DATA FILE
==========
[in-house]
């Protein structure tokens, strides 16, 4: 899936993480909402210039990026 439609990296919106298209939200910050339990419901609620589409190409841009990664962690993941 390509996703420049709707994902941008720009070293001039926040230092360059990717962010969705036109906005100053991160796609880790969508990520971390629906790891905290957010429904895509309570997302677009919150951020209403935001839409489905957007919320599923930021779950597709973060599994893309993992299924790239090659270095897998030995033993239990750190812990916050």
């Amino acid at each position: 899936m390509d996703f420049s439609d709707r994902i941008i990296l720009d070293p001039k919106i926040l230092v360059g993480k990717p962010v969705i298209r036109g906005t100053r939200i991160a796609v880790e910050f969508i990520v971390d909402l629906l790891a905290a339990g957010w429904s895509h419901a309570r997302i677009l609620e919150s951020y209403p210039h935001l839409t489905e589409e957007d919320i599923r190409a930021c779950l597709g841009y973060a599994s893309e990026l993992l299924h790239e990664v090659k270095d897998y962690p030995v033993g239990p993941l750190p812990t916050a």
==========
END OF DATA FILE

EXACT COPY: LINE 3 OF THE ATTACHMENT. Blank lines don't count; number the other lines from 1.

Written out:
């Amino acid at each position: 899936m390509d996703f420049s439609d709707r994902i941008i990296l720009d070293p001039k919106i926040l230092v360059g993480k990717p962010v969705i298209r036109g906005t100053r939200i991160a796609v880790e910050f969508i990520v971390d909402l629906l790891a905290a339990g957010w429904s895509h419901a309570r997302i677009l609620e919150s951020y209403p210039h935001l839409t489905e589409e957007d919320i599923r190409a930021c779950l597709g841009y973060a599994s893309e990026l993992l299924h790239e990664v090659k270095d897998y962690p030995v033993g239990p993941l750190p812990t916050a």